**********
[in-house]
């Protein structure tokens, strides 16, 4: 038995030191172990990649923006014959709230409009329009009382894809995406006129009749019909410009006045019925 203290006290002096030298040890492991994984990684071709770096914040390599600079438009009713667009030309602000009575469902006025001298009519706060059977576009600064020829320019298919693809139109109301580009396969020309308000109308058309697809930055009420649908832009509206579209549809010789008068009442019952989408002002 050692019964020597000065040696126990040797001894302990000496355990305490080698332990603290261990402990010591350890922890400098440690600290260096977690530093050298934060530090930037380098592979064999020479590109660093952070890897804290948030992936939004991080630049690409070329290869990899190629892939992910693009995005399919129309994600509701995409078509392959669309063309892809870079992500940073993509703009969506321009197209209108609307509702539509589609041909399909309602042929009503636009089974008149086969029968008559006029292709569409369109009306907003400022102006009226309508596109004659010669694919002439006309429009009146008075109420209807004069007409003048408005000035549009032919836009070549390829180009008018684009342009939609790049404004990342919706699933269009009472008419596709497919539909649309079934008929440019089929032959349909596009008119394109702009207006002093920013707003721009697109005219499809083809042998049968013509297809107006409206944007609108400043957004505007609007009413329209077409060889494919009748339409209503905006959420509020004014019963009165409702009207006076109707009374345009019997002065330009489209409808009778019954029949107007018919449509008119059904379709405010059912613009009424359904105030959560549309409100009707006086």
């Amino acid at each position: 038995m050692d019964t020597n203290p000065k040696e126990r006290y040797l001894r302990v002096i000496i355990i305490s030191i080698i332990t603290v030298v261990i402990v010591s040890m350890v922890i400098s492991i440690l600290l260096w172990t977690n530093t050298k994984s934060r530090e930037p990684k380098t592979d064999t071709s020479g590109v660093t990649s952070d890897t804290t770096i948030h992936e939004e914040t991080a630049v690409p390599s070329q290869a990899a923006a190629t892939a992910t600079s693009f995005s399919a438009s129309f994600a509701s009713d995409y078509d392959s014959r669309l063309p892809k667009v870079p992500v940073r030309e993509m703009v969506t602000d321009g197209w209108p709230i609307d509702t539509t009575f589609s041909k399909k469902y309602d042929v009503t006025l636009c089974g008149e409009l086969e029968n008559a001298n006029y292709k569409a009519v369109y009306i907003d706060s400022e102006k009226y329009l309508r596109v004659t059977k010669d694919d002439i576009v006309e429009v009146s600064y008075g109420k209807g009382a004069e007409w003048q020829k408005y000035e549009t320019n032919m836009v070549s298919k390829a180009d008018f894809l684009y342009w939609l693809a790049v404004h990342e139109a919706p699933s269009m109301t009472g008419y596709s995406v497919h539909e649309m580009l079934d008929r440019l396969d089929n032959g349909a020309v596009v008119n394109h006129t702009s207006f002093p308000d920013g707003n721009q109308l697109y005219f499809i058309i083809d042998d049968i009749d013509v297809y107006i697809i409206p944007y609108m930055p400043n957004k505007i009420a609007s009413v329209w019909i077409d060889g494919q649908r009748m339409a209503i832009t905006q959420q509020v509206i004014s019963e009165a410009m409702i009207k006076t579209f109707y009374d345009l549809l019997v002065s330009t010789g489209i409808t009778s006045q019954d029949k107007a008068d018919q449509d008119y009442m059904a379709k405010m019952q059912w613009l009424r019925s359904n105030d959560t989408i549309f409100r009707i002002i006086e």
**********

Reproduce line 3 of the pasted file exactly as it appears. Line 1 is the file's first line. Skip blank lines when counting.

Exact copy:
């Amino acid at each position: 038995m050692d019964t020597n203290p000065k040696e126990r006290y040797l001894r302990v002096i000496i355990i305490s030191i080698i332990t603290v030298v261990i402990v010591s040890m350890v922890i400098s492991i440690l600290l260096w172990t977690n530093t050298k994984s934060r530090e930037p990684k380098t592979d064999t071709s020479g590109v660093t990649s952070d890897t804290t770096i948030h992936e939004e914040t991080a630049v690409p390599s070329q290869a990899a923006a190629t892939a992910t600079s693009f995005s399919a438009s129309f994600a509701s009713d995409y078509d392959s014959r669309l063309p892809k667009v870079p992500v940073r030309e993509m703009v969506t602000d321009g197209w209108p709230i609307d509702t539509t009575f589609s041909k399909k469902y309602d042929v009503t006025l636009c089974g008149e409009l086969e029968n008559a001298n006029y292709k569409a009519v369109y009306i907003d706060s400022e102006k009226y329009l309508r596109v004659t059977k010669d694919d002439i576009v006309e429009v009146s600064y008075g109420k209807g009382a004069e007409w003048q020829k408005y000035e549009t320019n032919m836009v070549s298919k390829a180009d008018f894809l684009y342009w939609l693809a790049v404004h990342e139109a919706p699933s269009m109301t009472g008419y596709s995406v497919h539909e649309m580009l079934d008929r440019l396969d089929n032959g349909a020309v596009v008119n394109h006129t702009s207006f002093p308000d920013g707003n721009q109308l697109y005219f499809i058309i083809d042998d049968i009749d013509v297809y107006i697809i409206p944007y609108m930055p400043n957004k505007i009420a609007s009413v329209w019909i077409d060889g494919q649908r009748m339409a209503i832009t905006q959420q509020v509206i004014s019963e009165a410009m409702i009207k006076t579209f109707y009374d345009l549809l019997v002065s330009t010789g489209i409808t009778s006045q019954d029949k107007a008068d018919q449509d008119y009442m059904a379709k405010m019952q059912w613009l009424r019925s359904n105030d959560t989408i549309f409100r009707i002002i006086e």